by Susan McCarthy
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Everyday Practice: Shop with a list - and stick to it. If you get out of a store without making an impulse purchase, give yourself a mental high-five.
Weird confession. I’m drawn to colors. No, not, “Oh, I love that shade of blue.” Nope, not me. I want all the colors. If I’m looking at an item that comes in multiple colors, I want all of them. Fortunately, this weakness doesn’t extend to purchasing a tee shirt in each of the eighteen colors its offered (my wardrobe is black and gray).
However, I long for the set of Sharpie markers in the largest, most colorful set offered. Instead of buying a palette with two or three eye shadows, I buy the one with ten (neutral) colors. The last time I bought ball-point pens, I bought the pack with pink, green, red, purple, light and dark blue, and black. If I wrote color-coded notes or lists, this would make sense. But, no. I just use the pens as pens.
I once bought one skein of every color Red Heart offers for their Super Saver yarn. I filled four big plastic totes with the yarn that took me over two years to work through.
I have to be vigilant, particularly if I’m tired or stressed or rushed for time when I run into a store. Oooo, a box with 120 Crayola crayons!
When you notice your shopping weaknesses, you can better prepare yourself for not buying things that later overwhelm you when you realize they’ve become more clutter.
Avoid Recreational Shopping
The kids are bored, or you and your friend are getting together for a couple of hours and someone says, “let’s go to the mall.” Maybe you have no intention of buying anything and you think that you’ll just walk around and look.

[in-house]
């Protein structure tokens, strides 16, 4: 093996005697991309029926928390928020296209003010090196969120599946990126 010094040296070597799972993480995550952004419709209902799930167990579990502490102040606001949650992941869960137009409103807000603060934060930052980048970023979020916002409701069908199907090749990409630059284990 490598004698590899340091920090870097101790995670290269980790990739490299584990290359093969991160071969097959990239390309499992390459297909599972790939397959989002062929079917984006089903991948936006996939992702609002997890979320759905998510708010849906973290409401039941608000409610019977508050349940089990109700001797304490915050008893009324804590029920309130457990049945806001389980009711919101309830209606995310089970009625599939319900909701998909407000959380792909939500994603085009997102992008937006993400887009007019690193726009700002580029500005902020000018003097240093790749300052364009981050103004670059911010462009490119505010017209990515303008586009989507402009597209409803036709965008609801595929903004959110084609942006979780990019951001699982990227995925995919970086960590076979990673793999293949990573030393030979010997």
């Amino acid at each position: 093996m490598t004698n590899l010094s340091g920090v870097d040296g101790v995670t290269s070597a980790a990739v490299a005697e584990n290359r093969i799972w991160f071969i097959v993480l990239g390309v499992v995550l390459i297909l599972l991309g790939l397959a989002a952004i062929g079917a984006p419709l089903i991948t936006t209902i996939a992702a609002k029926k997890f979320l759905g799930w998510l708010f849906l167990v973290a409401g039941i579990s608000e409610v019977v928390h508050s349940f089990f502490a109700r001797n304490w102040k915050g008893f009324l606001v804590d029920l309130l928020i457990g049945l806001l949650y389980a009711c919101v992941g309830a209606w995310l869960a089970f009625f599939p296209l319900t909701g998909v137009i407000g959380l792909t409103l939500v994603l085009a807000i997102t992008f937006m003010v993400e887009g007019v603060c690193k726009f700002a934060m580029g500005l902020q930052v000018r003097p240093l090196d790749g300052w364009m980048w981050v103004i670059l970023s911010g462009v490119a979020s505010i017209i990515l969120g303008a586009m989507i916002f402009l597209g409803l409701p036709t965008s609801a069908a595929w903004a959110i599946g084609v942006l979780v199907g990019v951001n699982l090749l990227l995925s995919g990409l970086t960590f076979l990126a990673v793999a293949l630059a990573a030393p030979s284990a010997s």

If you are just getting into the habit of decluttering possessions, why tempt your new resolve by wandering around stores for entertainment?
Limit Online Shopping
I’m always saying that I hate shopping. What I should be saying is, I hate going into stores. Online shopping from the comfort of my home, no problem. Or, well, it is a problem because it’s a little too convenient. Know what I mean?
Scroll from screen to screen and you see far more options than you would have walking around the mall in the same amount of time. And, what about the daily emails from stores and websites? Every one of them offers free shipping or a 2-for-1 deal or a limited time sale that make us feel as if we’d be losing money if we didn’t buy something.
Identify Your Shopping Weaknesses
What tests your resolve to limit purchases? Shoes? Handbags? Books? Kitchen gadgets? Craft supplies? Beer-themed knickknacks for the man-cave?
If you know where or what your weaknesses are, you can decide to avoid them. Don’t go all “poor me, I can’t buy those adorable sandals.” Instead of thinking that you can’t buy something, rephrase it as a confident, “I choose not to buy those sandals. I’m working down my credit card debt and I’m cleaning my closet. Keep walking.”
If online shopping at 10 p.m. has you opening packages two days later, wondering what you were thinking, find something else to do at 10 p.m.
Limiting Shopping = Limited Clutter
While we tend to think of decluttering as going through the things we already own, noticing what your shopping weaknesses are can limit the number of new things that make their way into your house.
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Other helpful articles:
The Organized Squirrel, Susan, shows you how acorns (small habits) can grow into oak trees (a better life).